Wednesday, August 27, 2008

Ironman Canada, August 24 2008

Wednesday August 27, 2008
“I do not know how to instil a taste for adventure in those who have not acquired it, and yet there are those who suddenly tear themselves away from their comfortable existence and, using the energy of their bodies as an example to their brains, apply themselves to the discovery of unexpected pleasures and places”
Pierre Elliot Trudeau
Exhaustion and Fulfillment: The Ascetic in a Canoe; 1944

On Sunday August 24th I finished my 6th Ironman race, at Ironman Canada in Penticton BC. In many ways it was my best ever, and the most satisfying since my very first one in Wisconsin back in 2002.

I had an unremarkable summer of training, interposed by an ankle sprain, annoying occurrences of burning forefoot pain while running (alarmingly named Morton’s Neuroma) and finally, a spectacular spill off my bike while riding home from work just 10 days before the race. The crash left me scraped down the left side of my face, arm and leg and bruised in the upper ribs – typical cycling injuries – and left me wondering if I would even make it through the swim. Or have the strength to get into my wetsuit.

At any rate I got myself to Penticton and joined my family, who had been in Kelowna the week before where Duncan had aced an Olympic distance triathlon. I got registered and survived a few pre-race day warm-up bike rides and swims so I decided I could start the race and just see where the day took me.

I Love the Smell of Neoprene in the Morning

I splashed into the waters of Okanagan Lake with 2,209 other hopeful triathletes when Ironman Legend Peter Reid fired off the cannon called Maranatha at 7:00 am. The water was a little colder than most people wanted it (about 66F I heard) but this was not an issue to anyone who has learned to swim in a Haliburton lake. I managed to get swimming with a pack of people who all seemed to be going in a straight line. This is a Good Thing as I tend to wander a bit on my own. The 3.86k swim went by easily and quickly and I exited the water in 1:35, still glacially slow on a global level but a personal best for me and about 14 minutes faster than last year. I was so unusually quick in fact that my family on shore missed me coming up the beach and were sure that I had been pulled out by the lifesaving staff. It wasn’t till they checked the times on the Internet that they realized I was already out on my bike.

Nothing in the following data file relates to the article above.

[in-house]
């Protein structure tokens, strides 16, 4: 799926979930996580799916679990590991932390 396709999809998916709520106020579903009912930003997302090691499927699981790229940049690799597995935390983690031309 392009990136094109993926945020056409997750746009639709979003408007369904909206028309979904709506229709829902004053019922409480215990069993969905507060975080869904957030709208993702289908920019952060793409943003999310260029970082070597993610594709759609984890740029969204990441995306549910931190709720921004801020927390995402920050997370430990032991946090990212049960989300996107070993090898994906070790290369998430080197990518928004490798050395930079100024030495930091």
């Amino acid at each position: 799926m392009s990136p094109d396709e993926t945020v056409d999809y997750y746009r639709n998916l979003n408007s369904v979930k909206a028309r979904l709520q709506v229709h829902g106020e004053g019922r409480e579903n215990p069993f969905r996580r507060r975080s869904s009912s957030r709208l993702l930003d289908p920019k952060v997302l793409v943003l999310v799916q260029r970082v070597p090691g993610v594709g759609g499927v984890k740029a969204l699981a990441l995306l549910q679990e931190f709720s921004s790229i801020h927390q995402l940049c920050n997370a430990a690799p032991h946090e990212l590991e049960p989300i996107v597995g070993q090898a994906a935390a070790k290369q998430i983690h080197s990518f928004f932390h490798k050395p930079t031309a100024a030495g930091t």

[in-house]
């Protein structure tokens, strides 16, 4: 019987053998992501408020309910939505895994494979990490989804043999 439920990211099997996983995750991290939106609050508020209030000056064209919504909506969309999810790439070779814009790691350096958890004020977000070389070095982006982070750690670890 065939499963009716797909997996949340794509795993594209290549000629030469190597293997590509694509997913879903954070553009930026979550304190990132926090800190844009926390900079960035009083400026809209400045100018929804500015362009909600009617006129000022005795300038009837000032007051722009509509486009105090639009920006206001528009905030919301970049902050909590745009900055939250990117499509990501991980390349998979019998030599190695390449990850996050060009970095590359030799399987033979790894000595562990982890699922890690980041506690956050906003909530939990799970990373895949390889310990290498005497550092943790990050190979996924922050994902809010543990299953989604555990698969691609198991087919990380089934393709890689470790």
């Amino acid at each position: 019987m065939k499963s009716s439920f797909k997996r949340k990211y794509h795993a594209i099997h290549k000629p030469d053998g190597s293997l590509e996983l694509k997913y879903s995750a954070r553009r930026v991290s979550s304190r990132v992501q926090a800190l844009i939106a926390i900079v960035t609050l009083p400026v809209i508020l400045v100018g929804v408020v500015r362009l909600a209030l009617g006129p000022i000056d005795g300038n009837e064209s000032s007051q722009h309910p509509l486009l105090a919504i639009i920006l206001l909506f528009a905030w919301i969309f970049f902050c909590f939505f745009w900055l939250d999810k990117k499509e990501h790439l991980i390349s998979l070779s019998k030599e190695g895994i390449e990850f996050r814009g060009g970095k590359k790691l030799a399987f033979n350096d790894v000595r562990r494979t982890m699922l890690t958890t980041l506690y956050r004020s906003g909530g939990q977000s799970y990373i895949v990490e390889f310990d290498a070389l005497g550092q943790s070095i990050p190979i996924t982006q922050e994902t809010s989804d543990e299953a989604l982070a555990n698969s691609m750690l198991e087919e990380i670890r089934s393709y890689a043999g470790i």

Over Hill Over Dale, and Over Hill and Over Dale….

Heading southbound on the first 60k of the bike, my new Cervélo P2C sliced through the slight headwinds to Osoyoos and I started the 11k climb up to Richter Pass feeling very fresh. Of course this lovely feeling faded as we climbed and climbed and climbed and I, like everyone else, was glad to get to the top. The weather was beautiful; sun and cloud and not too much wind. The rollers between 80 and 100k were quite fun; I was energized grinding up each hill and roaring down the other side. The whole 180k of the bike passed enjoyably and I went flying back down from Yellow Lake into town (I got the Cervélo up to 74 kilometres per hour) to finish in 6 hours and 35 minutes, another personal best, even beating my time at the pancake-flat Ironman Florida in 2004.

Far: A Long, Long Way to Run

Coming out of T2 into the run my legs felt strong and supple; this is a feeling I’ve had before at this stage (and one that frankly always surprises me), but it usually fades in the first miles. This time however I managed to keep up a steady jog through the whole run, stopping to walk only at the aid stations and up one steep hill. The marathon course at Ironman Canada is very straightforward: 21.1k south to OK Falls and then 21.1k back. As I approached the southern point of the run some rain started to fall, so at the turnaround I took the plastic Special Needs bag that had been left there for me, punched three large holes in it and made a sort of rain tanktop to wear on the run back; it looked unfashionable but kept me somewhat warm and dry while the rain lasted. Coming back into Penticton with 7k left to go I met Laura who had run out to see where I was. She travelled along with me for a while and then trotted back downtown to let Karen and Duncan know I was on the way. I continued my slow but steady pace all the way to the finish, crossing the line with a 5:19 marathon at 8:47pm, for a total time of 13:47:03. This is my best result ever by about 25 minutes and is an hour and a half faster than I did this event last year. Since I do these things only to challenge myself, not to race others, I am quite thrilled with the outcome. I truly feel that after 6 Ironmans I am finally figuring out how to approach my potential.

Basically I think my Masters Swimming classes helped my swimming this year, the light carbon fibre frame of my new Cervélo helped my bike time, and improved nutrition habits on the run kept my legs moving to the end. The metaphysical aspect (and there is one) I will leave for another journal entry.

I am skipping Ironman next season to try some different events, although I haven’t figured out which ones yet. Flagpole sitting or marathon ballroom dancing have not yet been ruled out. I’ll let you know.

Tuesday, August 12, 2008


I have no idea what to put in a blog, so I am going to copy in an essay I wrote several years ago about running. Maybe this will get me primed.

The Exquisite Loneliness of the Marathon Runner